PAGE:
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One year after the coup: where do Turkey and the EU stand today?

Article by: Yonet C. Tezel, Türkiye’s Ambassador to Ukraine
One year ago, in the night of 15-16 July, events in Türkiye drew the attention of the whole world. A G20 and NATO member and regional leader was shaken by the attempt of a military coup.

That night official Kyiv was one of the first to declare its support for the Turkish authorities. Until the morning, the putschists were defeated, leaving behind shelled civil targets, including the parliament and ministerial buildings, and over 200 dead. 

But the further activities elicited not only support but also criticism. Thousands were arrested, tens of thousands detained, and hundred of thousands fired due to suspicions in their sympathy to the putschists. Ankara also became the subject of accusations by EU members states, and PACE has resumed monitoring of Türkiye due to systemic human rights violations.

Euromaidan Press has covered the coup and its aftermath, but on the anniversary of the coup, we are publishing a detailed article of the Turkish ambassador to Ukraine about the preconditions and consequences of the coup and the prospects for further relations between Türkiye and the EU, the Ukrainian version of which appeared in Yevropeiska Pravda.

2016 was a bad year globally and Türkiye had more than its fair share of misfortune, most tragically the failed coup attempt of 15 July 2016.

One year has passed since a renegade group of military officers directed by their pseudo-religious mentors tried to put an end to democracy in Türkiye. They were so out of touch with reality that they could not foresee that the Turkish society would rise in popular outrage to stop them. Having been voting into, and out of, office governments since 1950, Turkish people would obviously not suddenly unlearn democracy in 2016.

Türkiye’s relations with the EU had also strengthened democracy; it would not be lost in a few hours.

Read also: What is actually going on in Türkiye?

But saying “stop!” to tanks, jet fighters, attack helicopters came at a tragic cost; more than 240 people died resisting the coup on the streets of İstanbul and Ankara. We call them “Martyrs of Democracy” and we will honor their memory in this week’s commemorations. Ukrainians will appreciate this, remembering their “Heavenly Hundred.”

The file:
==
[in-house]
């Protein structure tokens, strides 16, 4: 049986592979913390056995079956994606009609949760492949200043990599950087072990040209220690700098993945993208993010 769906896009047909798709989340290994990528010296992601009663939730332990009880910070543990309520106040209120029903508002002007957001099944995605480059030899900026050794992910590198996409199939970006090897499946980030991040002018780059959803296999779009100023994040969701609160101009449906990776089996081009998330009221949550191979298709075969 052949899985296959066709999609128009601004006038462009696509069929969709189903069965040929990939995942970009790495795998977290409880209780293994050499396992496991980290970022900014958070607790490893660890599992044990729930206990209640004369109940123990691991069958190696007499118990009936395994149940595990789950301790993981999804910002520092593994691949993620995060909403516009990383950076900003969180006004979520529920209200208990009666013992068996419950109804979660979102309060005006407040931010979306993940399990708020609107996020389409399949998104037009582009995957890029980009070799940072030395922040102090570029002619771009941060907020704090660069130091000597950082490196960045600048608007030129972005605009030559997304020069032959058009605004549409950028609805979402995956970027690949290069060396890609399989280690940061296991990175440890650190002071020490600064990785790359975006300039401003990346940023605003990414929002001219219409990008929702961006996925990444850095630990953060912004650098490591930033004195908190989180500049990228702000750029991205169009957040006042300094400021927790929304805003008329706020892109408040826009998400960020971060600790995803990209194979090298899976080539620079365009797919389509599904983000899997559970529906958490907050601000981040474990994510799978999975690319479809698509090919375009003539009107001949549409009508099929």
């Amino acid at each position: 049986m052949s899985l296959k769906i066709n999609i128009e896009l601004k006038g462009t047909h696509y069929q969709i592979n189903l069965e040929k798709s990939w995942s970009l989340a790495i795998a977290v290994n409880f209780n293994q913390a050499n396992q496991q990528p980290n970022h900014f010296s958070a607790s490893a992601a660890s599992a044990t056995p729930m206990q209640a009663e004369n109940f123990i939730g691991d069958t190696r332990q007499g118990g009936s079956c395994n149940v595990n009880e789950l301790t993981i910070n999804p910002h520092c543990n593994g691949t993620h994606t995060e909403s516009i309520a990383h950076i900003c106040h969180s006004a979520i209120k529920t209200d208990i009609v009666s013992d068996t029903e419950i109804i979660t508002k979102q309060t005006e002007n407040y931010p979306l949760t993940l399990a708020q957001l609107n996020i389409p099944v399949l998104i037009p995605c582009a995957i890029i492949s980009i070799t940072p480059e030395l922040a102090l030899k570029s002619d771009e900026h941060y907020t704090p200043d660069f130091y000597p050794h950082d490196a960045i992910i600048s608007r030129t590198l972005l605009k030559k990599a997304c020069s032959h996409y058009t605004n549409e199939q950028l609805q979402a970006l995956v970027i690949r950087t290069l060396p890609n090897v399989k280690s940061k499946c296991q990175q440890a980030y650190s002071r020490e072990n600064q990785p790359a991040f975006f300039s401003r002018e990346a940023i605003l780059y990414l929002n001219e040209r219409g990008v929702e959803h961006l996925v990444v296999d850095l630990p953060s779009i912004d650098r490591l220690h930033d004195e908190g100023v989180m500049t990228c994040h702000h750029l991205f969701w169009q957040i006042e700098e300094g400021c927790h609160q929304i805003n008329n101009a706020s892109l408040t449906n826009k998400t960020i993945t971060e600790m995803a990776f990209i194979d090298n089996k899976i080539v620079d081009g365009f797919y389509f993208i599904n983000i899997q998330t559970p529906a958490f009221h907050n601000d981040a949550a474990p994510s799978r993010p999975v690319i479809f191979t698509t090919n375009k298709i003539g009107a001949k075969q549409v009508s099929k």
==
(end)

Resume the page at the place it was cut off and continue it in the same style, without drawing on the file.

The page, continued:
The Turkish Government and President stood firm against the coup attempt from the beginning. The opposition political parties also demonstrated their democratic solidarity. The coup attempt faded in a few hours also because the majority of the military officers, including the top commanders, resisted it.

Ukrainians know the frustration of not being able to bring to justice those who have used the state’s weapons against their own people. We cannot allow impunity for the perpetrators of 15 July.

The investigations and the undeniable hard evidence all point to the same perpetrator: a cultish structure developed by a self-styled cleric, Fethullah Gulen, peaceful on the surface but a secretly radical religious group that has been infiltrating state apparatus for years. The courts will have the final say but there is too much smoking gun to avoid the commonsensical conclusion.

Türkiye’s western partners, including the EU, had difficulty in understanding what unfolded and could not react properly.

It is now easier to explain how such an anomaly could occur within Türkiye’s strong, secular state structures.

Consecutive Turkish governments and much of the society failed to see in time the danger posed by the Gulenist network. In retrospect, perhaps the democratic politics we had become so accustomed to caused most of us to interpret the evident signs of danger as exaggerated allegations.